Owners of any retro Thorens turntable can testify there’s an immense amount of pride in owning one of these stalwart made-in-Germany products. They’re literally timeless. Not just because they’ll always be hip—which, based on the recent upsurge in popularity, is definitely the case—but more importantly, because they actually seem frozen in time. The passing of years never really has any real bearing on the overall quality and finesse of these record players.
Unfortunately, that’s not the case for every individual part in a Thorens turntable. The drive belt, a small and easily overlooked rubber component, will inevitably start to stretch and slip with enough hours of play. So, whether you own a TD 126, 145, 150, 160, 166, 280, 170, or any of Thorens’ other belt-drive turntables you’re eventually going to be in the market for a replacement drive belt.
There are a lot of options out there. Thorens manufactures its own drive belts but a lot of companies are providing cheaper alternatives. Anyone shopping online for one of these replacement parts might wonder: is it worth spending a bit extra for an official Thorens part?
To help answer your question we spoke with two people: Heinz Rohrer, CEO of Thorens, and Norm Steinke, long time TD 125 owner and president of sales USA for Rutherford Audio. Here are 4 essential features you’re guaranteed to find in a genuine Thorens belt.
If it’s off by as little as a millimeter the speed accuracy can be noticeably affected. If the belt is the wrong length then it could slip; and if the belt slips it will have the wrong speed. Thorens drive belts are never more than half a millimeter off. They’re designed to fit the exact schematics and cut to perfection.
A drive belt needs to stay soft and pliable and shouldn’t get hard and slippery. “Fact is,” says Heinz Rohrer, “Thorens uses a special rubber mix.” Every Thorens belt uses specially formulated compounds that will resist becoming slick and slipping or cracking like an old tire.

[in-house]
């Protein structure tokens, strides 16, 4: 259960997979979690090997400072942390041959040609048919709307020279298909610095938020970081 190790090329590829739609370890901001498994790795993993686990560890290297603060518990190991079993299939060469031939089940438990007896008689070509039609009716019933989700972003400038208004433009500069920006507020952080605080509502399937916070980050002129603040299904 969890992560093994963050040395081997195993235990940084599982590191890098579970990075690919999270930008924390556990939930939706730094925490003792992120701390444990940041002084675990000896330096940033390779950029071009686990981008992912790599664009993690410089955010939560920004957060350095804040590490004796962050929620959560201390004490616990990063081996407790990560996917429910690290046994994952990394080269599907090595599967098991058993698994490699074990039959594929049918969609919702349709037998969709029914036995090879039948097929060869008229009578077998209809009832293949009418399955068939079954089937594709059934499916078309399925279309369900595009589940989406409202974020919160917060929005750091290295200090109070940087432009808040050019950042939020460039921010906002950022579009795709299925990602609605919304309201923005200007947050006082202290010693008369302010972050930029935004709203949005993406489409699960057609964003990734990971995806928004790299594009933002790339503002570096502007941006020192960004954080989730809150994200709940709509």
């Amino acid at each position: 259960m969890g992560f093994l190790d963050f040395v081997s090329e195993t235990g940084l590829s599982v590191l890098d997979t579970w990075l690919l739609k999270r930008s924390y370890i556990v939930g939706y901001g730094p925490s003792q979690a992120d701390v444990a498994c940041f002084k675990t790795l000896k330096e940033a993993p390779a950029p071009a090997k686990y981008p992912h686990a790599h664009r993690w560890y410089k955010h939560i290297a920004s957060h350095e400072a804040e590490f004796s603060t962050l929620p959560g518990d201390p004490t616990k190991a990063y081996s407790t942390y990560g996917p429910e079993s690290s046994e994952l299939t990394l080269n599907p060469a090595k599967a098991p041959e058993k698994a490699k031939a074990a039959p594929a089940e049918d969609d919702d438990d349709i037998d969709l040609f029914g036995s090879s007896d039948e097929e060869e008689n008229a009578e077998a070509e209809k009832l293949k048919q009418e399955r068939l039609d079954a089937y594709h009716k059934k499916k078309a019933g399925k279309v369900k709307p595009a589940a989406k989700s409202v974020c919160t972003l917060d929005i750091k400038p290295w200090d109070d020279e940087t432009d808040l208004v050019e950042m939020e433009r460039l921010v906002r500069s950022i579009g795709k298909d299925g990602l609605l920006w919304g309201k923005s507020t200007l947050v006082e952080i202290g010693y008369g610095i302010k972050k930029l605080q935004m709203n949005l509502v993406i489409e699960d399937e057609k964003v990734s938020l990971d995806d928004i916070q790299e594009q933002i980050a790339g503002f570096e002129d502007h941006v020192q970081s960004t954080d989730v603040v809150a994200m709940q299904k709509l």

“We also make the production process a little bit more professional than third party manufacturers,” continues Heinz. “The process of grinding and abrading is partly done by hand and guaranties a smooth running.” Any belt starts off as a flat piece of rubber. The manufacturer has to cut it and splice the rubber to join the ends. The splice then has to be abraded and smoothed so there’s no noticeable joint or roughness. If the platter or motor hits a bump then the speed could suddenly change causing a wow and flutter effect. Much of this process is done by hand in the Thorens facility. Not to mention, Thorens ensures the cutting blades are regularly sharpened; any dullness in the blade will cause the rubber to curve, warp, or curl which in turn also affects the sound quality.
At least 5 solid years of intense playing, that’s the guarantee.
We’re not implying no one else can make a good belt. It’s possible. But if you already own a Thorens turntable, your project has come this far, and you already believe in the company’s quality why take a chance? Invest a little extra and get the right belt. Make sure your music sounds great.
You can recognize a genuine Thorens belt pretty easily. Just look for the Thorens logo, but be careful; some companies are wrongfully attributing the copyrighted Thorens logo to their products. Odds are if it’s under $20 it’s not genuine.